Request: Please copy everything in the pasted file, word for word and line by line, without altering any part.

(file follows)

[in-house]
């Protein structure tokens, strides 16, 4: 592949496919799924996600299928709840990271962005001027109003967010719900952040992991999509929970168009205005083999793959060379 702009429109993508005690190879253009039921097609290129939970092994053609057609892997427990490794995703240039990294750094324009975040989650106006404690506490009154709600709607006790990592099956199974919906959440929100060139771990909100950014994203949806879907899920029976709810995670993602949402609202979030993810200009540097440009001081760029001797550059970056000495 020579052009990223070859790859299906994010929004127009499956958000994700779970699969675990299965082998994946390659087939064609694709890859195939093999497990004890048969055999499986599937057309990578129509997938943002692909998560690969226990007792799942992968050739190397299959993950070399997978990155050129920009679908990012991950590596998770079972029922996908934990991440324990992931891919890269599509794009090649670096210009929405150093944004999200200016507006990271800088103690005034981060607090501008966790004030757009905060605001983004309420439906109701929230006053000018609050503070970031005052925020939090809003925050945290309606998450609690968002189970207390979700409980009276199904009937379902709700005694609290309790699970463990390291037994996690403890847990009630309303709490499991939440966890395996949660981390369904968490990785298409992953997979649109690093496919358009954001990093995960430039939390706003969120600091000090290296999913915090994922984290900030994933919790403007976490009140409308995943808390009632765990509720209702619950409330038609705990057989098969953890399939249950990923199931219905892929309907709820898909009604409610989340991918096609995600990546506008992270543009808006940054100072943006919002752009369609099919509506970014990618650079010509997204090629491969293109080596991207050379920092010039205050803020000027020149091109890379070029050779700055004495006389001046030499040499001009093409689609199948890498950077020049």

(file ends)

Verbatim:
[in-house]
């Protein structure tokens, strides 16, 4: 592949496919799924996600299928709840990271962005001027109003967010719900952040992991999509929970168009205005083999793959060379 702009429109993508005690190879253009039921097609290129939970092994053609057609892997427990490794995703240039990294750094324009975040989650106006404690506490009154709600709607006790990592099956199974919906959440929100060139771990909100950014994203949806879907899920029976709810995670993602949402609202979030993810200009540097440009001081760029001797550059970056000495 020579052009990223070859790859299906994010929004127009499956958000994700779970699969675990299965082998994946390659087939064609694709890859195939093999497990004890048969055999499986599937057309990578129509997938943002692909998560690969226990007792799942992968050739190397299959993950070399997978990155050129920009679908990012991950590596998770079972029922996908934990991440324990992931891919890269599509794009090649670096210009929405150093944004999200200016507006990271800088103690005034981060607090501008966790004030757009905060605001983004309420439906109701929230006053000018609050503070970031005052925020939090809003925050945290309606998450609690968002189970207390979700409980009276199904009937379902709700005694609290309790699970463990390291037994996690403890847990009630309303709490499991939440966890395996949660981390369904968490990785298409992953997979649109690093496919358009954001990093995960430039939390706003969120600091000090290296999913915090994922984290900030994933919790403007976490009140409308995943808390009632765990509720209702619950409330038609705990057989098969953890399939249950990923199931219905892929309907709820898909009604409610989340991918096609995600990546506008992270543009808006940054100072943006919002752009369609099919509506970014990618650079010509997204090629491969293109080596991207050379920092010039205050803020000027020149091109890379070029050779700055004495006389001046030499040499001009093409689609199948890498950077020049």